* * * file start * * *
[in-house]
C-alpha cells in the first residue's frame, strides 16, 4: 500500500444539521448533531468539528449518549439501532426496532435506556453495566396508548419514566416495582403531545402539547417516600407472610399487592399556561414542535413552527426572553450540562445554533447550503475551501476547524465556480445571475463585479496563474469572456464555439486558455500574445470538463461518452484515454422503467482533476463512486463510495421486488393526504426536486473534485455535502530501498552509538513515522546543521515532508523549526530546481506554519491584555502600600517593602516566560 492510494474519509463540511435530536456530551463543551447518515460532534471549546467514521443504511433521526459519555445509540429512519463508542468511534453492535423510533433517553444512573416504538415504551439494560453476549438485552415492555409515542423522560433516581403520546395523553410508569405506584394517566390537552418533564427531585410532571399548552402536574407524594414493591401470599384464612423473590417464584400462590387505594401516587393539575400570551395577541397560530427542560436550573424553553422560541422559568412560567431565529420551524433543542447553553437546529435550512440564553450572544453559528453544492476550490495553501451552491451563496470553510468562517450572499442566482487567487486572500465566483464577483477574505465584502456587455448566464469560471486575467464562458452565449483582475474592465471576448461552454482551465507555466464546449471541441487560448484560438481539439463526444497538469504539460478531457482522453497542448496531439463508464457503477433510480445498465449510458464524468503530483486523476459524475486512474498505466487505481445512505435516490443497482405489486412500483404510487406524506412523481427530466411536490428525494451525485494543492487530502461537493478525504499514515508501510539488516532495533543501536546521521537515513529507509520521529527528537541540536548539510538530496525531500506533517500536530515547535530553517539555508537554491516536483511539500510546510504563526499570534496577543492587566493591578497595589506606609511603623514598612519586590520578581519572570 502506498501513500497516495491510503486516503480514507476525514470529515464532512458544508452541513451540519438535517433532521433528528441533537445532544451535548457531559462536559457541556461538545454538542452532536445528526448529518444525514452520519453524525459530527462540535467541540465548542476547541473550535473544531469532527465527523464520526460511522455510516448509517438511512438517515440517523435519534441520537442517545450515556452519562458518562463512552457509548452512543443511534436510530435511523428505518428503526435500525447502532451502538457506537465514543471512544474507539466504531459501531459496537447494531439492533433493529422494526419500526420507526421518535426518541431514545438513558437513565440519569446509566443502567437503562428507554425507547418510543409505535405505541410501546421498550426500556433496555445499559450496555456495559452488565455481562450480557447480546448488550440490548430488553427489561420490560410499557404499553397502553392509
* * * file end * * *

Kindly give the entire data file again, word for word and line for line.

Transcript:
[in-house]
C-alpha cells in the first residue's frame, strides 16, 4: 500500500444539521448533531468539528449518549439501532426496532435506556453495566396508548419514566416495582403531545402539547417516600407472610399487592399556561414542535413552527426572553450540562445554533447550503475551501476547524465556480445571475463585479496563474469572456464555439486558455500574445470538463461518452484515454422503467482533476463512486463510495421486488393526504426536486473534485455535502530501498552509538513515522546543521515532508523549526530546481506554519491584555502600600517593602516566560 492510494474519509463540511435530536456530551463543551447518515460532534471549546467514521443504511433521526459519555445509540429512519463508542468511534453492535423510533433517553444512573416504538415504551439494560453476549438485552415492555409515542423522560433516581403520546395523553410508569405506584394517566390537552418533564427531585410532571399548552402536574407524594414493591401470599384464612423473590417464584400462590387505594401516587393539575400570551395577541397560530427542560436550573424553553422560541422559568412560567431565529420551524433543542447553553437546529435550512440564553450572544453559528453544492476550490495553501451552491451563496470553510468562517450572499442566482487567487486572500465566483464577483477574505465584502456587455448566464469560471486575467464562458452565449483582475474592465471576448461552454482551465507555466464546449471541441487560448484560438481539439463526444497538469504539460478531457482522453497542448496531439463508464457503477433510480445498465449510458464524468503530483486523476459524475486512474498505466487505481445512505435516490443497482405489486412500483404510487406524506412523481427530466411536490428525494451525485494543492487530502461537493478525504499514515508501510539488516532495533543501536546521521537515513529507509520521529527528537541540536548539510538530496525531500506533517500536530515547535530553517539555508537554491516536483511539500510546510504563526499570534496577543492587566493591578497595589506606609511603623514598612519586590520578581519572570 502506498501513500497516495491510503486516503480514507476525514470529515464532512458544508452541513451540519438535517433532521433528528441533537445532544451535548457531559462536559457541556461538545454538542452532536445528526448529518444525514452520519453524525459530527462540535467541540465548542476547541473550535473544531469532527465527523464520526460511522455510516448509517438511512438517515440517523435519534441520537442517545450515556452519562458518562463512552457509548452512543443511534436510530435511523428505518428503526435500525447502532451502538457506537465514543471512544474507539466504531459501531459496537447494531439492533433493529422494526419500526420507526421518535426518541431514545438513558437513565440519569446509566443502567437503562428507554425507547418510543409505535405505541410501546421498550426500556433496555445499559450496555456495559452488565455481562450480557447480546448488550440490548430488553427489561420490560410499557404499553397502553392509